Bryce Varley, thinking he is being surveilled, becomes nervous while Janis Hawk is waiting for Lloyd Simcoe. Janis assures him that he is not the subject of her interest. He tells her that he had heard about her being in the hospital and asks how she is doing. She responds that she is doing well but not well enough to have a baby. She explains that she was having a prenatal sonogram during her Flash. Janis continues that she may just give up the idea. She tells him that she was four months pregnant during the Flash. Bryce asks if she still wants to have a baby. When she says she does, he tells her not to give up. Janis sees Lloyd Simcoe and excuses herself to talk to him. Later, Janis returns and asks for Bryce’s advice on how to proceed. When he starts prescribing a prenatal vitamin, Janis tells him that she is gay and needs to get pregnant without involvement with a man. Bryce tells her about the Zoey Andata makes what she claims is her last attempt to speak with Demetri Noh’s parents; she leaves a message on their telephone telling them that she had seen them at her wedding, assuring them of her love for Demetri and begging them to help the two of them be together. As she finishes, the call, she encounters Paul Becker, a senior partner of her law firm, who asks if she will be attending the memorial for Joyce that evening, even though she did not know Joyce well. Zoey responds that Joyce was friendly to her and she would be there.  That evening, Zoey is in the group attending the memorial. As the priest reads from Revelation 21:2, Zoey’s attention is drawn to a white rose; she relives a portion of her Flash in which she drops a white rose onto the sand of the beach. Realizing that she has mistaken Demetri’s memorial service for their wedding, she begins to sob and runs from the room.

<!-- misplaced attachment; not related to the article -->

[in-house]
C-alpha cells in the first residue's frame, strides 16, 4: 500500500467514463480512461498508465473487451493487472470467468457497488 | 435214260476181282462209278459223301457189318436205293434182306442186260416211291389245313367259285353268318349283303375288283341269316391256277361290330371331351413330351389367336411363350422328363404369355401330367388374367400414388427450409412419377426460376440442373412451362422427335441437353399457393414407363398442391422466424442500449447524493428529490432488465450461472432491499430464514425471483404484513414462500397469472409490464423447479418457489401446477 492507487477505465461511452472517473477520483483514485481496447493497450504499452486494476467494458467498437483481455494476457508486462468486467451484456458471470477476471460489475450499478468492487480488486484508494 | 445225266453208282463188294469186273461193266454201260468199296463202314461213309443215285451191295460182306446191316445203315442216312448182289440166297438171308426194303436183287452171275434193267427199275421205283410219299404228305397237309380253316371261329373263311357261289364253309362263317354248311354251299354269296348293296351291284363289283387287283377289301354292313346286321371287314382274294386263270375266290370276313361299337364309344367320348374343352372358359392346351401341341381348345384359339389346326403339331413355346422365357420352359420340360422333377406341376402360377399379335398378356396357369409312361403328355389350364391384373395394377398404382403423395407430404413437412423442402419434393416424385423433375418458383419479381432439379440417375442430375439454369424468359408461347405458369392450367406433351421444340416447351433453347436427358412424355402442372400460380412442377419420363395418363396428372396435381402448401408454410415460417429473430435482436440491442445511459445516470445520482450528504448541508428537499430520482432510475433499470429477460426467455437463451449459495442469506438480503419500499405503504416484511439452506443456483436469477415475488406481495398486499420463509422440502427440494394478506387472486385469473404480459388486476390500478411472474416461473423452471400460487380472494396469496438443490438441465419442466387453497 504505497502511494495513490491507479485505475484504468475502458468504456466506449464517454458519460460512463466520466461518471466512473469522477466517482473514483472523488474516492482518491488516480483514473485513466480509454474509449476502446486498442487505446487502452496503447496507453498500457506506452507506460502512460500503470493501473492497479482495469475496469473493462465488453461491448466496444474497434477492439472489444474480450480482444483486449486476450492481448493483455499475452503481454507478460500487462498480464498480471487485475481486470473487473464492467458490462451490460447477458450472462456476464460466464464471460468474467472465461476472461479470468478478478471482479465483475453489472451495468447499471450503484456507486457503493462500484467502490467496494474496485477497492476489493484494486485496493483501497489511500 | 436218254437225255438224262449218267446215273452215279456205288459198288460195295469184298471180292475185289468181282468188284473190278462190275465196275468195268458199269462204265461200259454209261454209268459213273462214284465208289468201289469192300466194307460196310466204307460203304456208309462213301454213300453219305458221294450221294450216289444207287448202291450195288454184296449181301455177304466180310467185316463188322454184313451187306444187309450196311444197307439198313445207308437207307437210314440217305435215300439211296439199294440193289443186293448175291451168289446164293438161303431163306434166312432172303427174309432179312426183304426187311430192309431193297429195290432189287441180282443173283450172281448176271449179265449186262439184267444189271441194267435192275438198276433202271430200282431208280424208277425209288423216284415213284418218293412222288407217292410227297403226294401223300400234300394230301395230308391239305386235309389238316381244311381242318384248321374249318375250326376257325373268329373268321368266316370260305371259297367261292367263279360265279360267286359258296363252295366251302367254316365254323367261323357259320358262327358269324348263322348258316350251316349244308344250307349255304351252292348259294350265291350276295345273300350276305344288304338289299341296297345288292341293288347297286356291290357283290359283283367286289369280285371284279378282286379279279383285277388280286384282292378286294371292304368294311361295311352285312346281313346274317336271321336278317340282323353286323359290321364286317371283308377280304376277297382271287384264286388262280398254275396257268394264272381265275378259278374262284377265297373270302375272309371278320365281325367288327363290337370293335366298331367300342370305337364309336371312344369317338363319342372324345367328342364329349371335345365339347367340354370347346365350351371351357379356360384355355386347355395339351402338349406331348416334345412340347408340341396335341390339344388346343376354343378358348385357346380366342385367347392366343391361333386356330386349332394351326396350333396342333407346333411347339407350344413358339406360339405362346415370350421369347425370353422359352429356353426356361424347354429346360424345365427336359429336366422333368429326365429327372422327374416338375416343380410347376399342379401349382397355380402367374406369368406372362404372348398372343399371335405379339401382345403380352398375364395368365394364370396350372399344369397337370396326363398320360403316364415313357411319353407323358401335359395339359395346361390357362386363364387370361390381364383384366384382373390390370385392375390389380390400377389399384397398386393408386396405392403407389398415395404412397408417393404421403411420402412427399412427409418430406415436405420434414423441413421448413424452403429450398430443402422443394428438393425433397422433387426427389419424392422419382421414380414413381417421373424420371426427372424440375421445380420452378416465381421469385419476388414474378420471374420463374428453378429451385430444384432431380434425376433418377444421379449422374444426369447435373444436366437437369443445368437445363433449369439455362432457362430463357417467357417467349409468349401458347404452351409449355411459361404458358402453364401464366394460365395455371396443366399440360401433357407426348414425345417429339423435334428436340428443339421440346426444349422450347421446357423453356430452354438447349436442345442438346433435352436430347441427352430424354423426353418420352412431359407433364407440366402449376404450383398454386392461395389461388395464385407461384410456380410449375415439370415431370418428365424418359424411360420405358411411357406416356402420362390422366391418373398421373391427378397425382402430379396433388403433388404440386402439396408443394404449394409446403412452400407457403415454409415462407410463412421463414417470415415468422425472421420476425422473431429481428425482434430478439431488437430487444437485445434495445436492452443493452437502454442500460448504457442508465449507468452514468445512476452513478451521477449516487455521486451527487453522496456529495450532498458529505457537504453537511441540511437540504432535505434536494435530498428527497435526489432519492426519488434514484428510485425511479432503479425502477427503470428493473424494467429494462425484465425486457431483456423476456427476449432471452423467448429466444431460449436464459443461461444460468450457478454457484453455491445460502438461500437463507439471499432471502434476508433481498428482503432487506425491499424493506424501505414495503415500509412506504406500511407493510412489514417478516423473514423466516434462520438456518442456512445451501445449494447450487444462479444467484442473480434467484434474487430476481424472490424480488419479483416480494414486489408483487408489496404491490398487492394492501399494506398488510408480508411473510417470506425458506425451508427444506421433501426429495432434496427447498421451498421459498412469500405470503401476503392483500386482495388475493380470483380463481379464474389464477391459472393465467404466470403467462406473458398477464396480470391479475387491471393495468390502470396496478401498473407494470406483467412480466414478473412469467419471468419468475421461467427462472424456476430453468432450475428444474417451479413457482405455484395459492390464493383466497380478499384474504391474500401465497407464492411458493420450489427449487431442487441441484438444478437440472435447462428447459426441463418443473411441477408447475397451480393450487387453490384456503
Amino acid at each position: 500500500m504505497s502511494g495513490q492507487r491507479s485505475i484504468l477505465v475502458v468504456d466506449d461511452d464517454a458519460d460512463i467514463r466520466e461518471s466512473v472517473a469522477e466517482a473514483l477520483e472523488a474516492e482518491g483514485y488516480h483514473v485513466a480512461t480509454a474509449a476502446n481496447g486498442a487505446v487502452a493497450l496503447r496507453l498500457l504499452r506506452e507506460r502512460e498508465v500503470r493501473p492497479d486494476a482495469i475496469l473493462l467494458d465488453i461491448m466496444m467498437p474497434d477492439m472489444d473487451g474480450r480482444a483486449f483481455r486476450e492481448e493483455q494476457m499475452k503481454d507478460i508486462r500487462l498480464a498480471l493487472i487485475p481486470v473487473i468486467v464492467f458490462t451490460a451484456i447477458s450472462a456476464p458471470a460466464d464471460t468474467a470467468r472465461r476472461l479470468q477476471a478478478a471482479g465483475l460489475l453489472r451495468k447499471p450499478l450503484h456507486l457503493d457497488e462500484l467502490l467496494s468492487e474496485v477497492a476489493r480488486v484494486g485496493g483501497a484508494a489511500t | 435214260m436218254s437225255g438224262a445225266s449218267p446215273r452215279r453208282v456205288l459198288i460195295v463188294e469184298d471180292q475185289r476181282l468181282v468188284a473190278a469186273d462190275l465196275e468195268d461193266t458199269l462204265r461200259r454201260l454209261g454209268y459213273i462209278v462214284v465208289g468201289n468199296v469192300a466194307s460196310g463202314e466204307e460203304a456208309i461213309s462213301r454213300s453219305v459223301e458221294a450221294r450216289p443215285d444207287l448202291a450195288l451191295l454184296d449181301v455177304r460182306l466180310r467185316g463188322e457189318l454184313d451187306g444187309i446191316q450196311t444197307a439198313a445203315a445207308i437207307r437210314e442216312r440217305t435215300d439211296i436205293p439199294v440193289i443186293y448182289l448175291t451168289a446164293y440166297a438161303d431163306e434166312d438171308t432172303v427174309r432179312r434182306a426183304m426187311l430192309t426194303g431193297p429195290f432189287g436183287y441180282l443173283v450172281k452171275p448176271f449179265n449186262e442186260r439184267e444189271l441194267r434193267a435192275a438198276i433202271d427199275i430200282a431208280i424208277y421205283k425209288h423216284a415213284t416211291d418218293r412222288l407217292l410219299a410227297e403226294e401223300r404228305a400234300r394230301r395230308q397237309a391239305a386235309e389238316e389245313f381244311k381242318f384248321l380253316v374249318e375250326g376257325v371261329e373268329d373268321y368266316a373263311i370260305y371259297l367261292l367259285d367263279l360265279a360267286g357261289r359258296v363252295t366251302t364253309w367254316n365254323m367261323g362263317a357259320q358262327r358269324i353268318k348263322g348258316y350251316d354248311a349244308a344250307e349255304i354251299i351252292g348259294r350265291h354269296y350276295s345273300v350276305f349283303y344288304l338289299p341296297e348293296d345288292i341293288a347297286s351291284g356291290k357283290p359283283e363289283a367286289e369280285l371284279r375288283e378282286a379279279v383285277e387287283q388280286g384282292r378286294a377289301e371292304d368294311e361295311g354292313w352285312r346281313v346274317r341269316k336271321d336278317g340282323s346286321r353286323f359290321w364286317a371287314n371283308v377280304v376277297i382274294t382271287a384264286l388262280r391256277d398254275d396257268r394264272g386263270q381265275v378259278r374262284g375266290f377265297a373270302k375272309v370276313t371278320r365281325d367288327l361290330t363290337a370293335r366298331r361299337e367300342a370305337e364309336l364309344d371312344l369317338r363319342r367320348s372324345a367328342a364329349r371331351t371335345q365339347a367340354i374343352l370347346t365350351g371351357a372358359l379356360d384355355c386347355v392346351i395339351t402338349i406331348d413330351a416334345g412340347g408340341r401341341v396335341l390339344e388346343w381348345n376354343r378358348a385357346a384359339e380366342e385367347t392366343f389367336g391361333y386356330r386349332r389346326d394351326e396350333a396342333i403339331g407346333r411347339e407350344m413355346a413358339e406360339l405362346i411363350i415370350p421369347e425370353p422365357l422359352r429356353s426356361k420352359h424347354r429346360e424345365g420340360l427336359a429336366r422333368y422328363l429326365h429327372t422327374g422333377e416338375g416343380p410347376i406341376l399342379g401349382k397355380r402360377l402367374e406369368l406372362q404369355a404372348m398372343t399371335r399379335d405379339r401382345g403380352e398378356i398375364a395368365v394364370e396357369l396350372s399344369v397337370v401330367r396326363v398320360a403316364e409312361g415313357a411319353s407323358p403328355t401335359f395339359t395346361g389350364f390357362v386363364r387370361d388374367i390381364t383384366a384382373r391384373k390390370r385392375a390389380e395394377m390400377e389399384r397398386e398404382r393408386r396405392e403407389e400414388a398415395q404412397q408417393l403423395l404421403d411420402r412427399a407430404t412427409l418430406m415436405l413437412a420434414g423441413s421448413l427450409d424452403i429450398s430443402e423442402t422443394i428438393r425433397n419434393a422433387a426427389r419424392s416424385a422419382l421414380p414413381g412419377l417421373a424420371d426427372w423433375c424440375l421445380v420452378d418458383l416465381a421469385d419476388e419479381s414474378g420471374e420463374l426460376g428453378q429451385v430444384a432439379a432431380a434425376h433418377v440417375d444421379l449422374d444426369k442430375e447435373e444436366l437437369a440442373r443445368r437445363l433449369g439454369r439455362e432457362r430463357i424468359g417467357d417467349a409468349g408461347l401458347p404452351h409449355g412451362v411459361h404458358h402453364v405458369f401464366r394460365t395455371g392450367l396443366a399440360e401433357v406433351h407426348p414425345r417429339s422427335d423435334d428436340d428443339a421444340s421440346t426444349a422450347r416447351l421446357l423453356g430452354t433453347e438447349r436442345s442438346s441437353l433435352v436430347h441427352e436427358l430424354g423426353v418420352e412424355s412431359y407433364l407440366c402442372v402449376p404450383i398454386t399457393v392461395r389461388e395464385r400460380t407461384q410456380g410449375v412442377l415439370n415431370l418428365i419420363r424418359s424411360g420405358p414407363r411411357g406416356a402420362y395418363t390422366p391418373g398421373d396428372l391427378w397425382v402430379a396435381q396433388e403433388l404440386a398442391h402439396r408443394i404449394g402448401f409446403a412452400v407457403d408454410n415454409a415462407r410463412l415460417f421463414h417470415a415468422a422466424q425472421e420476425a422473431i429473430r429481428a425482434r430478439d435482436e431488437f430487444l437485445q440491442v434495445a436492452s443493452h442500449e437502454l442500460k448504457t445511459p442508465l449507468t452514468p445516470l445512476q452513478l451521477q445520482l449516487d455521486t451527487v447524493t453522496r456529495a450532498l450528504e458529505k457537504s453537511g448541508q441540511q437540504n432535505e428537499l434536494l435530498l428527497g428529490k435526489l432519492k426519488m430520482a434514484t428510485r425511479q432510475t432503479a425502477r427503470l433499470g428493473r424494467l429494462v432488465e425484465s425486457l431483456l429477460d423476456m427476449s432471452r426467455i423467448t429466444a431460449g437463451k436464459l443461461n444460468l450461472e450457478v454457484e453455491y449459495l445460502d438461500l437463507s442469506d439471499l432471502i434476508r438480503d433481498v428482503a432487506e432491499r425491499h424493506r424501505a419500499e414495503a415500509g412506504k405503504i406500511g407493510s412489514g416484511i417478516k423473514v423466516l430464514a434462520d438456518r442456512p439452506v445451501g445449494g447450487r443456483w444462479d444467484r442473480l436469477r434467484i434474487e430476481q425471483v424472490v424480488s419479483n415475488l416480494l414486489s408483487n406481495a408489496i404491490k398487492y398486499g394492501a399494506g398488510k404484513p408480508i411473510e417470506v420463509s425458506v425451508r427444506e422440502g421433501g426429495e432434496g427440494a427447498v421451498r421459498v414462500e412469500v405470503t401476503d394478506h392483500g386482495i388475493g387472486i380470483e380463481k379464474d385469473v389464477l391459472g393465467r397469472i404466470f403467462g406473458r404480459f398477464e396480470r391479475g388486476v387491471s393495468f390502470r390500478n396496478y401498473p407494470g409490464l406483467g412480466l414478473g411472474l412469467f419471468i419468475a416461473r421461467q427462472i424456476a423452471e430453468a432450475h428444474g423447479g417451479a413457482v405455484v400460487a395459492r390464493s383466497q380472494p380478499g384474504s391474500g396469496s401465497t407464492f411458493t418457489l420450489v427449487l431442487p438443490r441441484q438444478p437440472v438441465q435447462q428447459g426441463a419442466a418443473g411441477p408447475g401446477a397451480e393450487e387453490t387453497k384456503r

The next day she rings the bell at Demetri’s parents’ home. Mrs. Noh admits her and Zoe explains that she has finally understood her Flash. She asks why the Nohs did not tell Demetri and her what they had seen in their Flashes, Mrs. Noh explains that not talking about it made ther truth less real. She goes on to tell Zoey that they had difficulties with the idea of Zoey marrying their son until they realized from their Flashes how much she loved Demetri. They now wish that the future was Zoey and Demetri marrying instead of Demetri dying. Zoey tells Mrs. Noh that they are going to change the future.